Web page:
Maddy’s Movies: Lee Daniels’ “The Butler” is a powerful and moving start to the fall dramas

Maddy Mesa

UPWEB_MM_TheButlerSay hello to fall. Gone are the summer blockbusters, here starts the trail of Oscar worthy movies. The nods to actors and actresses, the movies that touch your soul. And Lee Daniels’ “The Butler” is first in lime.

The movie is based on the real life story of the White House butler, Eugene Allen, who worked at the White House for 34 years. A remarkable Forest Whitaker plays the title role as Cecil Gaines.

A cotton picker in the 1920s Cecil –– through unfortunate circumstances –– becomes a “house nigga” where he is first taught how to serve white people. Leaving the South for better opportunity in the North, Cecil finds himself working in a hotel in North Carolina, then at a hotel in Washington D.C. and finally the White House.

In that time he marries his wife Gloria (an unforgettable Oprah Winfrey) and has two kids Charlie (Elijah Kelley) and Louis (David Oyelowo).

Cecil joins the White House staff at the beginning of the Civil Rights movement. He is in the room with the President and his advisors for some of their major decisions. Yet, as Cecil has been taught, “you hear nothing, you see nothing, you are here to serve.”

I don’t know how Lee Daniels (“Precious” and “The Paperboy”) does it. He flawlessly not only tells the story of Cecil Gains as a White House butler, but also the complicated relationship between father and son, a shaky yet loving marriage with wife Gloria, history witnessed firsthand by many of the characters and the powerful interactions between Cecil and the presidents throughout the years.

There is a lot going on in the movie, but it is well done. Scenes run smoothly from one storyline to the next –– a great accomplishment in a movie with so many characters and plots.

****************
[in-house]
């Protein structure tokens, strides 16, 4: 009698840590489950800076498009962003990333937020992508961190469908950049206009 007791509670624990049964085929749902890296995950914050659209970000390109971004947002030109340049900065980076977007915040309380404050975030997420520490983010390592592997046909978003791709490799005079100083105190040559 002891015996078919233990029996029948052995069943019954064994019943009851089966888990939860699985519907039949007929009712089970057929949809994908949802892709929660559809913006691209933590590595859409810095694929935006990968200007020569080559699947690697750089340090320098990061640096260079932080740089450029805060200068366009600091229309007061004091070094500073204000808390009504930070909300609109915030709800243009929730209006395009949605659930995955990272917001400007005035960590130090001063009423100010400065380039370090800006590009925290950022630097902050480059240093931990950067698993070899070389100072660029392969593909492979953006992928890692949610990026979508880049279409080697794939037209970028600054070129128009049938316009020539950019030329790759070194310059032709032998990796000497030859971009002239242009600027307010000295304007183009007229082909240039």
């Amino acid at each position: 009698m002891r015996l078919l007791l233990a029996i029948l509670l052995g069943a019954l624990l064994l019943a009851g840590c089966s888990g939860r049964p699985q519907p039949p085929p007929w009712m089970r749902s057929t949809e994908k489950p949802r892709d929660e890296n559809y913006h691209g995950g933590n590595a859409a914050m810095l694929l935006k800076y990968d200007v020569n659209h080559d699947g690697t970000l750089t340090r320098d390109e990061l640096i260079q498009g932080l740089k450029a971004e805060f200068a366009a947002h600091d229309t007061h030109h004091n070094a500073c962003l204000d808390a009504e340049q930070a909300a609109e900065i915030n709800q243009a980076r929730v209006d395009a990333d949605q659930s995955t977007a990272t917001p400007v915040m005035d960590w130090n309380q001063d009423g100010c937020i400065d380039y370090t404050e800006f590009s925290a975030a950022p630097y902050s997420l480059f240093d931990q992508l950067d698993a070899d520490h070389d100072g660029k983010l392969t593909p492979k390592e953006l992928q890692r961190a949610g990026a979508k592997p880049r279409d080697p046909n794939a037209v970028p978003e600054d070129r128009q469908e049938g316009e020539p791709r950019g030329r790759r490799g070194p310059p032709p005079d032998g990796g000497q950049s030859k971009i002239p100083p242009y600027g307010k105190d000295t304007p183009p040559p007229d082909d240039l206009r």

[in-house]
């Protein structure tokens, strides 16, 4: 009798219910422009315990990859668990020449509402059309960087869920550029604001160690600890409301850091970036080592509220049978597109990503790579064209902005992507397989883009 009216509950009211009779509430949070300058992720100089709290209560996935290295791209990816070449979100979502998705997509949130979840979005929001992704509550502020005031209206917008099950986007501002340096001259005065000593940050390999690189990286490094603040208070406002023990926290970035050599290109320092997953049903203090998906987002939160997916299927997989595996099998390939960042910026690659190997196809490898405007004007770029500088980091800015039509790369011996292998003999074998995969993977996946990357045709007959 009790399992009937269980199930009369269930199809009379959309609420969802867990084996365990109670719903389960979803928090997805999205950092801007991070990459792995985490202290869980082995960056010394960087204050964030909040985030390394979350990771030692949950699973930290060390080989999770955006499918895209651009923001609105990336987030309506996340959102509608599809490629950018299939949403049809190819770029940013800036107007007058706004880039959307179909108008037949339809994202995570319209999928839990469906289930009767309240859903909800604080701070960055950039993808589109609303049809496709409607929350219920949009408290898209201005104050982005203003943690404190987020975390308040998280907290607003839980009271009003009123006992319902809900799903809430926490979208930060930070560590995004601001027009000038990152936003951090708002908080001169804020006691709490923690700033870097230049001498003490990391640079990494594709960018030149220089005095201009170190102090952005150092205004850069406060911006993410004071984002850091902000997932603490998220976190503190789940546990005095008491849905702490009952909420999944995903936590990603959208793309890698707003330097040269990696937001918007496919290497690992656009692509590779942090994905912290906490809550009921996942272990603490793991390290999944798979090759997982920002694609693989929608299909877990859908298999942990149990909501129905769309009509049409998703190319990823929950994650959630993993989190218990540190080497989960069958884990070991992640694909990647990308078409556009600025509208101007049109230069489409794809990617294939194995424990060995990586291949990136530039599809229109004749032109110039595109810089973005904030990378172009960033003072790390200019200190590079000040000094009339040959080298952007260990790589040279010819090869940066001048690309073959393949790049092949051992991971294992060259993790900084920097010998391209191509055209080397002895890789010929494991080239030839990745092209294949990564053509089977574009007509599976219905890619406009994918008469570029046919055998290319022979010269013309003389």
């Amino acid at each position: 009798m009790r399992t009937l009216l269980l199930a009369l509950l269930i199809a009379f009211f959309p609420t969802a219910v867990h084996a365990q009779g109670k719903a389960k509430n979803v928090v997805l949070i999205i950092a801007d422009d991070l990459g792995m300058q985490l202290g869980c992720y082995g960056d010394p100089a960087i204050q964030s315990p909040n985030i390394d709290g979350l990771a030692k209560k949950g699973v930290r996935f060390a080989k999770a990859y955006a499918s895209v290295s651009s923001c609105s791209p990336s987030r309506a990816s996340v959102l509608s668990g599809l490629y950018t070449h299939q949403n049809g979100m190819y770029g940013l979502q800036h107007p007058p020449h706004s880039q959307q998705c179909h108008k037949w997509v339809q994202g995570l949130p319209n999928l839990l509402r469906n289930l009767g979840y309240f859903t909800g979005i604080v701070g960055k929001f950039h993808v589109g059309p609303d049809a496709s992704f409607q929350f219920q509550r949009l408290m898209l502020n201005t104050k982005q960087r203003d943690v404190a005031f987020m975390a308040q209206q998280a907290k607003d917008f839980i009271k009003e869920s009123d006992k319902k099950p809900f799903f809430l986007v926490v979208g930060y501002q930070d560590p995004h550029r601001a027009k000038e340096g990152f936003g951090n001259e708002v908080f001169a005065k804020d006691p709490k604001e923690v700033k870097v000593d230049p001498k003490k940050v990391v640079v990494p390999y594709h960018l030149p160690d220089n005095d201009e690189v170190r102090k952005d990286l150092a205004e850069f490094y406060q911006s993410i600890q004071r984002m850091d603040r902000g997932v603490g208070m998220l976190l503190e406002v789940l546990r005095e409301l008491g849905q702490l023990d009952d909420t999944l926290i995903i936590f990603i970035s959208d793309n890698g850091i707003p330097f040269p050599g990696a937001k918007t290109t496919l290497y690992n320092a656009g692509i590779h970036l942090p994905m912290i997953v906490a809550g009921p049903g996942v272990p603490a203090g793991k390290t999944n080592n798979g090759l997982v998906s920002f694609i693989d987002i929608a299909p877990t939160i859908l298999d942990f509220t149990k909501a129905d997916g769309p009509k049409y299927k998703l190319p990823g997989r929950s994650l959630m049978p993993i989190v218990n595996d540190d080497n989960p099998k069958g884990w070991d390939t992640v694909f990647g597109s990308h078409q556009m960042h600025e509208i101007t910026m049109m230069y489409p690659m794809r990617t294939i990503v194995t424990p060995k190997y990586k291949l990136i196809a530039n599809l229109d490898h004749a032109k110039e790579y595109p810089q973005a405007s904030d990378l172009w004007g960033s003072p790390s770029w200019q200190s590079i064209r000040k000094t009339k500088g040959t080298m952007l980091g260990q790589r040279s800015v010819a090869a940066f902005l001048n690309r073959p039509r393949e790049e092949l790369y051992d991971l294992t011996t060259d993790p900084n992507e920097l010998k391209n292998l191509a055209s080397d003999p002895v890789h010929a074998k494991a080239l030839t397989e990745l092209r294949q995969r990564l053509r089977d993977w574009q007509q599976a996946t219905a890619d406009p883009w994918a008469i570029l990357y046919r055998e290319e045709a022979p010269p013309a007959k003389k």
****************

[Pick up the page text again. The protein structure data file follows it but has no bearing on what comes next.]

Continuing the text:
The contrasting scenes in the film are some of the most powerful and brought tears to my eyes. You see Louise down in Alabama participating in sit-ins and feel the hate radiating from the white diners. And at the same time, there is the calm collectiveness of Cecil and his fellow butlers serving guests at the White House. There is the true feel the fear of the Freedom Riders, then sensitivity from Cecil reading Carolina Kennedy a bedtime story.

I don’t know why Daniels likes to send the audience on this roller coaster but there is no rest for your emotions in this movie. One moment you’ll be laughing at the foul mouthed butler Carter Wilson (Cuba Gooding Jr.) joking with co-worker James Holloway (Lenny Kravitz)  and the next you’ll be weeping alongside Jacqueline Kennedy (Minka Kelly) at the death of her husband.

 No disrespect to Mr. Whitaker who is just wonderful to watch in this film, but if Oprah Winfrey does not get even a nomination for her role as Gloria, I’m going to throw a table. Yes, Cecil survived hardships and made sure he provided a good life for his family. But while Cecil was at the White House and a bit oblivious to his son’s actions in the Civil Rights movement, it was Gloria that kept it strong and held her family together.

She is far from perfect –– drinking and whatnot –– but she is the rock Cecil comes home to every night. She is glue that keeps the estranged father and son relationship together. Winfrey brings out the raw realness of Gloria and is amazing to watch.

The rest of the supporting actors give great strength to this film. Though their roles were brief, Robin Williams, John Cusack, James Marsden, Liev Schreiber and Alan Rickman as America’s presidents left their impact on the audience.

I see a lot of nominations in this movie’s future, and rightfully so –– It is an important film. It is a film that shows our country’s history. It is a film that shows the true strength of a family through all it’s troubles. And, it is a movie that shows how far people have come.

Toward the end of the film, Cecil witnesses the election of our first African American president. Words can’t even describe the man’s face. It is an expression of joy, hope, and astoundment. To see this triumph, to see the 2008 Obama election through this man’s eyes, only then can you truly grasp how far we as a nation and as a people have come.

It’s hard to find anything wrong with this film. The graphic images and violence are so important in telling our nation’s history. The humor is much needed and well placed throughout the film, adding relief and closeness to the characters. And each actor gives it their all in their roles.

Welcome to the fall dramas. See Lee Daniels’ “The Butler,” which I happily give four out of four stars, and an Oscar nod. Oh yeah, this movie is definitely getting some kind of Oscar.